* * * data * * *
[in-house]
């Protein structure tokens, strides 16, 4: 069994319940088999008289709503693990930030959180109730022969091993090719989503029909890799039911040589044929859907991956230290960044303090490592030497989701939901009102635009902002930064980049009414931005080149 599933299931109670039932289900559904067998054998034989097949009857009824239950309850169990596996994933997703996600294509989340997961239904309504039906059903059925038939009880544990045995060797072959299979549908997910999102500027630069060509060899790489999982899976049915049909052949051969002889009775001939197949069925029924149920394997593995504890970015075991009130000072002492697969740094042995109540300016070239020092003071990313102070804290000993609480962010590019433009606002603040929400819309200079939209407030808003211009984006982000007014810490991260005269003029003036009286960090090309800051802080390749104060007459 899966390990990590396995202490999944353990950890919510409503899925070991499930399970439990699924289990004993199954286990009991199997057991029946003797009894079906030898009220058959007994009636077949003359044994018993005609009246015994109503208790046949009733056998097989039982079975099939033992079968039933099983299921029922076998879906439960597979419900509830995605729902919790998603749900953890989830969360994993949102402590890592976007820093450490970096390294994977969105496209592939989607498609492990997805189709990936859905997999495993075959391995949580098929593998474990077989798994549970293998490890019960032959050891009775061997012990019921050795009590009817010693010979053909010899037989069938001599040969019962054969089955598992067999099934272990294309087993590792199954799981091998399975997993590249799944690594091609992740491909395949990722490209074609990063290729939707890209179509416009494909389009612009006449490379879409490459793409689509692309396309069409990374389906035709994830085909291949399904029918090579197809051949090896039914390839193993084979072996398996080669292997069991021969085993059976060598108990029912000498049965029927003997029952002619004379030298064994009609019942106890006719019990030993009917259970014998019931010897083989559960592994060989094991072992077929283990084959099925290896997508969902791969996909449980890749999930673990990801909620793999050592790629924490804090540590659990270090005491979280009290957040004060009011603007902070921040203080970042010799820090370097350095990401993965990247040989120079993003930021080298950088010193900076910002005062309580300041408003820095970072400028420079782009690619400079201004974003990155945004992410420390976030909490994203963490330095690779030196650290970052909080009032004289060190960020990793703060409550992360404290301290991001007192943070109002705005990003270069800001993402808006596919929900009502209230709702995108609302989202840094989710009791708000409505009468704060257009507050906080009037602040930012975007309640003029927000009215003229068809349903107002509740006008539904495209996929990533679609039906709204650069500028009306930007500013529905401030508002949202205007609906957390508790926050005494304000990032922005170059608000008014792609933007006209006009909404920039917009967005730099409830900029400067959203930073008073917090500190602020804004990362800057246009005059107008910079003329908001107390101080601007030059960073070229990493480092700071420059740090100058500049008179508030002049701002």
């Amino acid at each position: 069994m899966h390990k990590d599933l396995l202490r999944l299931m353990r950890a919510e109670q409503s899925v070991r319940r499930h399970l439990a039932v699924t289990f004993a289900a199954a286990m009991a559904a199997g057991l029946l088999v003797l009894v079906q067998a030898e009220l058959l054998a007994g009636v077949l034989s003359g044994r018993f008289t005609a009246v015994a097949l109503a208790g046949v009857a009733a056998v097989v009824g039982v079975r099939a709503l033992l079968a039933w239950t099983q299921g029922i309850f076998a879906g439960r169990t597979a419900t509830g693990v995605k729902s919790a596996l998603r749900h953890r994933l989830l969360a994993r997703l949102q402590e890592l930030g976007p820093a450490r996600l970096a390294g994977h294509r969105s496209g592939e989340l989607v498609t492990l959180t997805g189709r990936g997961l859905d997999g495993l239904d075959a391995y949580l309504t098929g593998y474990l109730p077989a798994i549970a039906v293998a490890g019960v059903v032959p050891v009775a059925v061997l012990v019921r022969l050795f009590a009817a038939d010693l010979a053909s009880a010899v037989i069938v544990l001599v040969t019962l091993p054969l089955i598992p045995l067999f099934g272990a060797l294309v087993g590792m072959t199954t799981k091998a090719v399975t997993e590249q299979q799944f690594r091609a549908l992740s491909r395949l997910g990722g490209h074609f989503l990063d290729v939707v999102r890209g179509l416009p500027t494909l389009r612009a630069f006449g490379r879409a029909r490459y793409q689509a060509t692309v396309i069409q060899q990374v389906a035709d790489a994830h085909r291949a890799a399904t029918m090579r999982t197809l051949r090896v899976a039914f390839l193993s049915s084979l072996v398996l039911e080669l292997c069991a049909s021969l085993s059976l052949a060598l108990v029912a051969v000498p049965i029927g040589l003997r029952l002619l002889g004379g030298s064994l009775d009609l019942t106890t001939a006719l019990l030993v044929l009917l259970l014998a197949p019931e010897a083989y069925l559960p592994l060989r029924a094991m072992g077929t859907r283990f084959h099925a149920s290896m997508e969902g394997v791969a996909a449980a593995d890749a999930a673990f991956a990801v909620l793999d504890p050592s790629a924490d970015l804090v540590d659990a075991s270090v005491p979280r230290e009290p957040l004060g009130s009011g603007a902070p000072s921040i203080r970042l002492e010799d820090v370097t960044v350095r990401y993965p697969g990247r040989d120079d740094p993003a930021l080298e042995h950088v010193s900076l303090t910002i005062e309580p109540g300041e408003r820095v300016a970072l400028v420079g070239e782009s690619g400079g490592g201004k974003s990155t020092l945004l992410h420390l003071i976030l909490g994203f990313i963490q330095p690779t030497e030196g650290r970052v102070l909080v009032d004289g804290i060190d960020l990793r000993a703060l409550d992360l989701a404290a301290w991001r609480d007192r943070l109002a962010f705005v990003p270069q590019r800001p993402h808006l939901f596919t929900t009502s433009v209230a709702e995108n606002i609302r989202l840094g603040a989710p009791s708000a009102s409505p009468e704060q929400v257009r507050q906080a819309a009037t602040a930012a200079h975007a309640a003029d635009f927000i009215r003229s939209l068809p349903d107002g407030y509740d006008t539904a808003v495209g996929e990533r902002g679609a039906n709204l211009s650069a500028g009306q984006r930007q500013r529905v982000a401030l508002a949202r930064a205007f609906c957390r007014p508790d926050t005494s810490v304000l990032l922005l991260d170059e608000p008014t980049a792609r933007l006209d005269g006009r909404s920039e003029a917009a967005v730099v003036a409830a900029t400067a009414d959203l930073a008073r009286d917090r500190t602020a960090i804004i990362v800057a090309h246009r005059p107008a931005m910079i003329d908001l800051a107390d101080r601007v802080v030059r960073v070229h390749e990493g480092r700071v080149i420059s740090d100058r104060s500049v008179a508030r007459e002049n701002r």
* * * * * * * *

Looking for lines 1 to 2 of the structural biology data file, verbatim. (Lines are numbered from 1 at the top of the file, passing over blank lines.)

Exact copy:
[in-house]
């Protein structure tokens, strides 16, 4: 069994319940088999008289709503693990930030959180109730022969091993090719989503029909890799039911040589044929859907991956230290960044303090490592030497989701939901009102635009902002930064980049009414931005080149 599933299931109670039932289900559904067998054998034989097949009857009824239950309850169990596996994933997703996600294509989340997961239904309504039906059903059925038939009880544990045995060797072959299979549908997910999102500027630069060509060899790489999982899976049915049909052949051969002889009775001939197949069925029924149920394997593995504890970015075991009130000072002492697969740094042995109540300016070239020092003071990313102070804290000993609480962010590019433009606002603040929400819309200079939209407030808003211009984006982000007014810490991260005269003029003036009286960090090309800051802080390749104060007459 899966390990990590396995202490999944353990950890919510409503899925070991499930399970439990699924289990004993199954286990009991199997057991029946003797009894079906030898009220058959007994009636077949003359044994018993005609009246015994109503208790046949009733056998097989039982079975099939033992079968039933099983299921029922076998879906439960597979419900509830995605729902919790998603749900953890989830969360994993949102402590890592976007820093450490970096390294994977969105496209592939989607498609492990997805189709990936859905997999495993075959391995949580098929593998474990077989798994549970293998490890019960032959050891009775061997012990019921050795009590009817010693010979053909010899037989069938001599040969019962054969089955598992067999099934272990294309087993590792199954799981091998399975997993590249799944690594091609992740491909395949990722490209074609990063290729939707890209179509416009494909389009612009006449490379879409490459793409689509692309396309069409990374389906035709994830085909291949399904029918090579197809051949090896039914390839193993084979072996398996080669292997069991021969085993059976060598108990029912000498049965029927003997029952002619004379030298064994009609019942106890006719019990030993009917259970014998019931010897083989559960592994060989094991072992077929283990084959099925290896997508969902791969996909449980890749999930673990990801909620793999050592790629924490804090540590659990270090005491979280009290957040004060009011603007902070921040203080970042010799820090370097350095990401993965990247040989120079993003930021080298950088010193900076910002005062309580300041408003820095970072400028420079782009690619400079201004974003990155945004992410420390976030909490994203963490330095690779030196650290970052909080009032004289060190960020990793703060409550992360404290301290991001007192943070109002705005990003270069800001993402808006596919929900009502209230709702995108609302989202840094989710009791708000409505009468704060257009507050906080009037602040930012975007309640003029927000009215003229068809349903107002509740006008539904495209996929990533679609039906709204650069500028009306930007500013529905401030508002949202205007609906957390508790926050005494304000990032922005170059608000008014792609933007006209006009909404920039917009967005730099409830900029400067959203930073008073917090500190602020804004990362800057246009005059107008910079003329908001107390101080601007030059960073070229990493480092700071420059740090100058500049008179508030002049701002």